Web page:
Great new reads by U of R scholars – Winter 2023 edition!
In his memoir kâ-pî-isi-kiskisiyân / The Way I Remember, (University of Regina Press, 2023), Solomon Ratt, now retired from the First Nations University of Canada, reflects on how he survived residential school and found his way back to his language and culture. At six years old, Ratt was torn from his family and placed in the Canadian residential school system. Shifting from personal stories to traditional Cree tales, The Way I Remember is a reflection of his memories and all the forces that shaped his life, and is a celebration of Ratt’s perseverance, and life after residential school.
At the age of nine, Rik McWhinney began a life of incarceration. He spent 34 years behind bars, 16 in solitary confinement. Writing helped McWhinney survive, and The Life Sentences of Rik McWhinney (University of Regina, 2022) is a collection of his poems, grievance forms, and letters, along with interviews with the book’s editor and Rik’s long-time friend Dr. Jason Demers, an assistant professor of English at the U of R. The book provides insight into the lives of inmates and into the horrors and violence McWhinney endured within the Canadian penal system.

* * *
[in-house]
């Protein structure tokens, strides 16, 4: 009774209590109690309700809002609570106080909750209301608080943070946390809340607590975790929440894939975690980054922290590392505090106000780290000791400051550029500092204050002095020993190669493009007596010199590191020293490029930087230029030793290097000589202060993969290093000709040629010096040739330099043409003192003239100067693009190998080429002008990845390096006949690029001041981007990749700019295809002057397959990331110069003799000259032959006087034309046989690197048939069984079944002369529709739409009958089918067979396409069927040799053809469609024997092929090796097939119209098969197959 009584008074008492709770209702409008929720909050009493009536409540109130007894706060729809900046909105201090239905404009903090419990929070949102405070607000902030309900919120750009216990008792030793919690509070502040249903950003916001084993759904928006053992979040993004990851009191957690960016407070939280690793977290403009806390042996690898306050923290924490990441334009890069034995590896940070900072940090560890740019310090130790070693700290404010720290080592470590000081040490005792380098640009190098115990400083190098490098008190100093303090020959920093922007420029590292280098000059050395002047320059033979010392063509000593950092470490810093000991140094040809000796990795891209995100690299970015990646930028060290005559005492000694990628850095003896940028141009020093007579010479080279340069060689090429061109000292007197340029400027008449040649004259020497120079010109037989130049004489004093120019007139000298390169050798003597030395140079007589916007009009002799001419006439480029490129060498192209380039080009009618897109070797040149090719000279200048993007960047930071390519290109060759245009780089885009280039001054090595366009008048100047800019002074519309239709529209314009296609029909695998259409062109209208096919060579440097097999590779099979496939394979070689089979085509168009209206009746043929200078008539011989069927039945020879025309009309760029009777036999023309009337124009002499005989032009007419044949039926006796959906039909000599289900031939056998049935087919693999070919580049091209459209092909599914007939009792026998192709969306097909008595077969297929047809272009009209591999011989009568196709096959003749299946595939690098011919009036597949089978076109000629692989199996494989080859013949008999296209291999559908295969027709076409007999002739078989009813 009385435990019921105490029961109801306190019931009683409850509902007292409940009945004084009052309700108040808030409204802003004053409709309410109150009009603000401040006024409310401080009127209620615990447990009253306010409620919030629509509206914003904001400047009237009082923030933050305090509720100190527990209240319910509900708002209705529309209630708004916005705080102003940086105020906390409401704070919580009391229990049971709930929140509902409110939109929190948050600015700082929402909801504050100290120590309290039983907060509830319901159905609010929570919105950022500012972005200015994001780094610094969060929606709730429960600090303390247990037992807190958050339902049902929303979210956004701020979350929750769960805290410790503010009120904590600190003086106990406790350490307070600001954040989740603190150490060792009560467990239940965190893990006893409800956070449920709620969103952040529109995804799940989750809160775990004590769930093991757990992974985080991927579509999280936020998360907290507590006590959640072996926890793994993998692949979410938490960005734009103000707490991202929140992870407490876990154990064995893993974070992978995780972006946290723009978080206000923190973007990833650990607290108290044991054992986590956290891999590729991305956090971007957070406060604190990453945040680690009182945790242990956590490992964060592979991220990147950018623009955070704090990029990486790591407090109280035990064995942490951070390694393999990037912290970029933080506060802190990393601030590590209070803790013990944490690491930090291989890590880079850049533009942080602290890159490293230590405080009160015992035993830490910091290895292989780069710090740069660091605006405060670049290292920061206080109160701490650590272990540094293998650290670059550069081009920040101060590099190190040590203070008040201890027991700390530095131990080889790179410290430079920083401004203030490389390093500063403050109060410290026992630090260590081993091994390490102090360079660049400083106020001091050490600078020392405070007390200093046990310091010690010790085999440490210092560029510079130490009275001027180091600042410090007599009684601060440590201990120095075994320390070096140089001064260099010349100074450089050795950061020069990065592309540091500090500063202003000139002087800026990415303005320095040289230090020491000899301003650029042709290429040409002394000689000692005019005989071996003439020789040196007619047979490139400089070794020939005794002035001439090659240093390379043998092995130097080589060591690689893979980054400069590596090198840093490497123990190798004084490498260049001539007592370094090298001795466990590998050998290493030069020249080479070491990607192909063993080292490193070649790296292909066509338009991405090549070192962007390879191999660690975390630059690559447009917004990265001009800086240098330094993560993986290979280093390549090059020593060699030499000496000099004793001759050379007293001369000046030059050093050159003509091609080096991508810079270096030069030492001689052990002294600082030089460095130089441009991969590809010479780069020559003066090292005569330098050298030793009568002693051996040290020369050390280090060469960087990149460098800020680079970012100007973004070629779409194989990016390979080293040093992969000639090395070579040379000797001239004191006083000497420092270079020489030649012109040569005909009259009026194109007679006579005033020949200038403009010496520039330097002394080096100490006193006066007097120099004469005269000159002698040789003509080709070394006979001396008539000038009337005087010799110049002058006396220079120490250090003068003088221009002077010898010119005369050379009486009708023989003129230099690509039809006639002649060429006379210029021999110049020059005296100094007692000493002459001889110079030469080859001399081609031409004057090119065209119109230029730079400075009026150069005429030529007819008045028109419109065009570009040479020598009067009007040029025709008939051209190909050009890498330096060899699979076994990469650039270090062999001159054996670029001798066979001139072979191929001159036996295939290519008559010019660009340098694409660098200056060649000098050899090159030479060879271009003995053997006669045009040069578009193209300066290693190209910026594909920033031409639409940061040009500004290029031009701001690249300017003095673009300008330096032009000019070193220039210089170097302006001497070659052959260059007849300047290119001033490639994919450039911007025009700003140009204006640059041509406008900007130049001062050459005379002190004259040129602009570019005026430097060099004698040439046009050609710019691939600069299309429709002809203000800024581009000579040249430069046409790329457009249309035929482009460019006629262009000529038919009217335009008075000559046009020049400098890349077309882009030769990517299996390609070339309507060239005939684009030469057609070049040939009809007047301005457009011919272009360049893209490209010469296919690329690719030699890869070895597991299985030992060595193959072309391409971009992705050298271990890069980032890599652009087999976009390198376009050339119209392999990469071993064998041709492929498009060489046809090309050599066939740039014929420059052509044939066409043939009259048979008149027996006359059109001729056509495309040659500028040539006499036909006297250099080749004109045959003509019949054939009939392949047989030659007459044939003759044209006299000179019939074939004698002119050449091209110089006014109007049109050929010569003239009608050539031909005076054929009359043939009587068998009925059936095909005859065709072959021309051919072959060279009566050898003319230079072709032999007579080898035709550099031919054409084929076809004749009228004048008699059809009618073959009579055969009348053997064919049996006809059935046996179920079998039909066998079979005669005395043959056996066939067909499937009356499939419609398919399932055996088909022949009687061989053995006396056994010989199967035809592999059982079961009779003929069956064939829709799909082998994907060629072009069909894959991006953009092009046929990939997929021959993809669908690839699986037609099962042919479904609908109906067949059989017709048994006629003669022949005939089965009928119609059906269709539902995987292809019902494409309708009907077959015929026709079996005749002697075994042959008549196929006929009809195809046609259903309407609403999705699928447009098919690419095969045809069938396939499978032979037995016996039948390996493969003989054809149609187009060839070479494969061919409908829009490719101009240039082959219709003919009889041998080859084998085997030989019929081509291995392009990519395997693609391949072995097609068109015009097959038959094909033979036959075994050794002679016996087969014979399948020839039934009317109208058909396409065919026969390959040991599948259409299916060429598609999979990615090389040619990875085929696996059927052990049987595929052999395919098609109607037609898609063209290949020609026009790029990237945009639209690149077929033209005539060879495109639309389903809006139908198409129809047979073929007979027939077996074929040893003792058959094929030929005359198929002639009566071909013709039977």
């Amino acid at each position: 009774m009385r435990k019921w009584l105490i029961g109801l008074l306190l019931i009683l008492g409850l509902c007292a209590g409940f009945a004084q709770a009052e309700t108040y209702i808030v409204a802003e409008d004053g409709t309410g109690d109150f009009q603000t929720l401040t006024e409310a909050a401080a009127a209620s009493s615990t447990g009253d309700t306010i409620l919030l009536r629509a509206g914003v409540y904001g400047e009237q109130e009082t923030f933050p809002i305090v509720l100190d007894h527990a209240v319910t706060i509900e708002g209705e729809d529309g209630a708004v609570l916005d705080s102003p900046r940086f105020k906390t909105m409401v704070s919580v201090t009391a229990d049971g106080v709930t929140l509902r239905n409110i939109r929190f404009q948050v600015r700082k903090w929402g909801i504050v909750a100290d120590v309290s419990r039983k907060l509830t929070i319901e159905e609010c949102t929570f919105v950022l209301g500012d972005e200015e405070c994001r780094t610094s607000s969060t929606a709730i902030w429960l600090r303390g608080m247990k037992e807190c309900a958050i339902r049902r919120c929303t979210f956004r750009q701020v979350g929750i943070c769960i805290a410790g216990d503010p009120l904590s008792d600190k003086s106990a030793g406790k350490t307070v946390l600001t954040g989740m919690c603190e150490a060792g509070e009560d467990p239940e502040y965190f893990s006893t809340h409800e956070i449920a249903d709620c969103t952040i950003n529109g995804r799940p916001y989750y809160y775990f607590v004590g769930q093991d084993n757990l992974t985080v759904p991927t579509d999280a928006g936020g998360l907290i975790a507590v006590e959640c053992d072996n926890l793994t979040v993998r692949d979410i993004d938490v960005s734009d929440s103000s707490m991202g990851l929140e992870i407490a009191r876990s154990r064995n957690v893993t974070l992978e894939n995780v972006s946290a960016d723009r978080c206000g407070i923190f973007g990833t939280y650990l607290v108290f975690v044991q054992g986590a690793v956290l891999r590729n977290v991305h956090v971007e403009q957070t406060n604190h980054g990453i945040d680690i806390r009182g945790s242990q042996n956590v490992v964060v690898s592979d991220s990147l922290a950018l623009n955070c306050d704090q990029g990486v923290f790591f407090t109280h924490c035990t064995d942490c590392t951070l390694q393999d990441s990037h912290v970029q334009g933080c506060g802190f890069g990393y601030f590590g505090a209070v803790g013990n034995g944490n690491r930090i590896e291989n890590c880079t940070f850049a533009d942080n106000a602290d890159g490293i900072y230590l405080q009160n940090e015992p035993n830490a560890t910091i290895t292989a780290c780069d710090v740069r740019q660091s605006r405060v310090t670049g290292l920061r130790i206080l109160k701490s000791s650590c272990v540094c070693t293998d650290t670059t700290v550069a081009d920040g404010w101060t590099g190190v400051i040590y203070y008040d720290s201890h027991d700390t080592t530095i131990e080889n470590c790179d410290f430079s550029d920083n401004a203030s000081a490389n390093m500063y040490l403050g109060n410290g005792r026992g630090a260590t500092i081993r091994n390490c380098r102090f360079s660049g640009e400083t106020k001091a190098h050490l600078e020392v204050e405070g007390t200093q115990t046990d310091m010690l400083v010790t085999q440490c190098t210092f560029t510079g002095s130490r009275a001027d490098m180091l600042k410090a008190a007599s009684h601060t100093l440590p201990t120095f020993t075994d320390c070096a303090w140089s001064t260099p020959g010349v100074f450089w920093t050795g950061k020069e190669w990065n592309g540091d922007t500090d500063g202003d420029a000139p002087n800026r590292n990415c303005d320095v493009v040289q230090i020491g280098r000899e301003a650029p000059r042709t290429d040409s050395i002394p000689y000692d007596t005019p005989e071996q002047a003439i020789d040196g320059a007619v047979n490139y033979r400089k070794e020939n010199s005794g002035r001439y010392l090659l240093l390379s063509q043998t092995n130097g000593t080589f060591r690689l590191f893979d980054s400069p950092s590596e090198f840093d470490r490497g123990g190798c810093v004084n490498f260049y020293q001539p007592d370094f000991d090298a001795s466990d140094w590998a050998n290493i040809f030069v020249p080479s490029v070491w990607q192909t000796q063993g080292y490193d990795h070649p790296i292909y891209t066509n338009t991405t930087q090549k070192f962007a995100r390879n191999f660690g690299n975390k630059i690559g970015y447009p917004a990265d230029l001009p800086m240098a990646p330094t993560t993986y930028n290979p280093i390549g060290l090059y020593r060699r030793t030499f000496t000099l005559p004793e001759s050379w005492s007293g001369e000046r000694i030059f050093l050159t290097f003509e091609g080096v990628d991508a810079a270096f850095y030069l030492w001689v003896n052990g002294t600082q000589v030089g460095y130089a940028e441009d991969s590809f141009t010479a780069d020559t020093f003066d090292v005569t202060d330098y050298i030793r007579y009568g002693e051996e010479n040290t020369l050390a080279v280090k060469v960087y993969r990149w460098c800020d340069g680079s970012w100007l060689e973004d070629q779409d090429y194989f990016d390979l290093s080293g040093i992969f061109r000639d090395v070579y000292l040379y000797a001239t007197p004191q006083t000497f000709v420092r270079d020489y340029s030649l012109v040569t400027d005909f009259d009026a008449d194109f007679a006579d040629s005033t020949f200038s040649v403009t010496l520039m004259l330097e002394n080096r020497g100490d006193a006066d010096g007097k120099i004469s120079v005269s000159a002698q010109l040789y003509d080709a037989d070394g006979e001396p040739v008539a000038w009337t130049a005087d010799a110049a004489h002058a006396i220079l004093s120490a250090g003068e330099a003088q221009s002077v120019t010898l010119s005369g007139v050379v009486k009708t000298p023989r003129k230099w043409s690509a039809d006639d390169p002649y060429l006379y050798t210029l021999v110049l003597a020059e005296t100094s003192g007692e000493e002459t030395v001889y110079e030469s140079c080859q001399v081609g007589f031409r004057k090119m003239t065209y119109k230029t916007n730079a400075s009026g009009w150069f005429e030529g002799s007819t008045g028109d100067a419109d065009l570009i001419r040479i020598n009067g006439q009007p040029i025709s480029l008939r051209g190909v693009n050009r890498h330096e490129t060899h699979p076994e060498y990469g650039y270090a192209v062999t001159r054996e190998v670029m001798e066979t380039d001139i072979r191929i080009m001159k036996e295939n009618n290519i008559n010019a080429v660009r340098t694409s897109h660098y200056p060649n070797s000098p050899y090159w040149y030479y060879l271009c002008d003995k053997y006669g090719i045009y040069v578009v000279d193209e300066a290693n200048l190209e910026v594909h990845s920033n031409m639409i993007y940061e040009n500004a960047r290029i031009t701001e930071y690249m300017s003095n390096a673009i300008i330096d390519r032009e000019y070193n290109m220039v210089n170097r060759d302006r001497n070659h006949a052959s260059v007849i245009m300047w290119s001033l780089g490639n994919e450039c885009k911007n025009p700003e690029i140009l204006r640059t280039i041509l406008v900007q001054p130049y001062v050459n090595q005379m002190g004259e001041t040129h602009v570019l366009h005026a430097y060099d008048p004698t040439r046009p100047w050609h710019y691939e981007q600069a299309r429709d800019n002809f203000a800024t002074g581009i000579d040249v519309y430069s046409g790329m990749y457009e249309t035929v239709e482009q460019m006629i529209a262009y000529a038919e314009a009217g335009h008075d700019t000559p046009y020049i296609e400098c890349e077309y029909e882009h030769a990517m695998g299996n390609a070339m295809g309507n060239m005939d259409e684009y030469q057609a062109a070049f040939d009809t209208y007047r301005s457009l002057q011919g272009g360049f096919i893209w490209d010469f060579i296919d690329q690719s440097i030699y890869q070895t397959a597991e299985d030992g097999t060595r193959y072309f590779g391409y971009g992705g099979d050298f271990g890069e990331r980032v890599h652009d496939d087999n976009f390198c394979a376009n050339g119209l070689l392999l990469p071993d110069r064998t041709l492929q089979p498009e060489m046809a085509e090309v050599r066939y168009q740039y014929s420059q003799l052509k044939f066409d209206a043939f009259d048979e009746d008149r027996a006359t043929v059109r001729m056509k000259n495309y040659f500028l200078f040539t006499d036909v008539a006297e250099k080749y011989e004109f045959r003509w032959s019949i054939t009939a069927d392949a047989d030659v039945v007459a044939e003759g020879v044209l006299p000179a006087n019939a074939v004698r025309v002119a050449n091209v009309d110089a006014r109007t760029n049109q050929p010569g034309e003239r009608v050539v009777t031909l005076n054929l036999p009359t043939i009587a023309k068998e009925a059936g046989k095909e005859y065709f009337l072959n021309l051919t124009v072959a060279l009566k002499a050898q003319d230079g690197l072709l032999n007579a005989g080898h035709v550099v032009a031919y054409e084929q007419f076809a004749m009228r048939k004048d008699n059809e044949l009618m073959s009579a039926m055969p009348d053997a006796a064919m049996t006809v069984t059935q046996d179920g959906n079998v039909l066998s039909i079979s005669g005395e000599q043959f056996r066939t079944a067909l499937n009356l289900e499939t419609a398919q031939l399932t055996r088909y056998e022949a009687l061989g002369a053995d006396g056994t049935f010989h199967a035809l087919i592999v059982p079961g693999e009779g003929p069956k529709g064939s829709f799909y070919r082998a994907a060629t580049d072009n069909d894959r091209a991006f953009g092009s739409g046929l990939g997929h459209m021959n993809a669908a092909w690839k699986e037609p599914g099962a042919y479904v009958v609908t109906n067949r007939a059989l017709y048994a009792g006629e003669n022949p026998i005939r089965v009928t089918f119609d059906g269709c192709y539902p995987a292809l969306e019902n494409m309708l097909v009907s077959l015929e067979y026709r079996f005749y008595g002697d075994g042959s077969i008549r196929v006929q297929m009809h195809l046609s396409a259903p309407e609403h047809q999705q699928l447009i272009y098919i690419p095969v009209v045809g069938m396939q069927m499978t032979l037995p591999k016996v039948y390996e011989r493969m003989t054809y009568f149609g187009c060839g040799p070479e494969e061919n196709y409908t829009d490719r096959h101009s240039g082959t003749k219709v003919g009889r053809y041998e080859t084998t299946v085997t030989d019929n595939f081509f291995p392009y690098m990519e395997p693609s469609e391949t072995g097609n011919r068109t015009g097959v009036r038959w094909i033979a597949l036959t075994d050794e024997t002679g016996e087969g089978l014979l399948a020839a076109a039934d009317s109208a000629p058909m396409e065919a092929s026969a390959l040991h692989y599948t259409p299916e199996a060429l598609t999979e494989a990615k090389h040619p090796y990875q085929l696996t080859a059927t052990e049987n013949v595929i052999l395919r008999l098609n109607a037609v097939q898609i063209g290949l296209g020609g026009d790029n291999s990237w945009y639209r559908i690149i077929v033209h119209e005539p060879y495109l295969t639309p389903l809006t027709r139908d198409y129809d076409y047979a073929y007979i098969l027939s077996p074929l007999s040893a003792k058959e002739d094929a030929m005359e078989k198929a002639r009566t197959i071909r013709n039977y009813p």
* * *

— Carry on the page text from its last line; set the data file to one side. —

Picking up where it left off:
What does it mean to be alive alongside so much pain and suffering in the world? That's a question award-winning poet Dr. Michael Trussler explores in his vivid and surreal collection of poetry, The History Forest,, (University of Regina Press, 2022). Memory, meditation, anxiety, birds, and bird watching are a few of the elements the University of Regina English professor uses to understand the beauty, mystery, and violence around us.
In From Left to Right: Saskatchewan’s Political and Economic Transformation (University of Regina Press, 2022), Dale Eisler, Honorary Lifetime Policy Fellow at the U of R’s Johnson Shoyama Graduate School of Public Policy, analyzes the fundamental political and economic shift Saskatchewan has undergone in recent decades. Tracing the province’s trajectory from the birthplace of the CCF-NDP and democratic socialism in North America, to a centre-right Saskatchewan Party stronghold, Eisler explores the global and national events that have shaped the province over the half-century.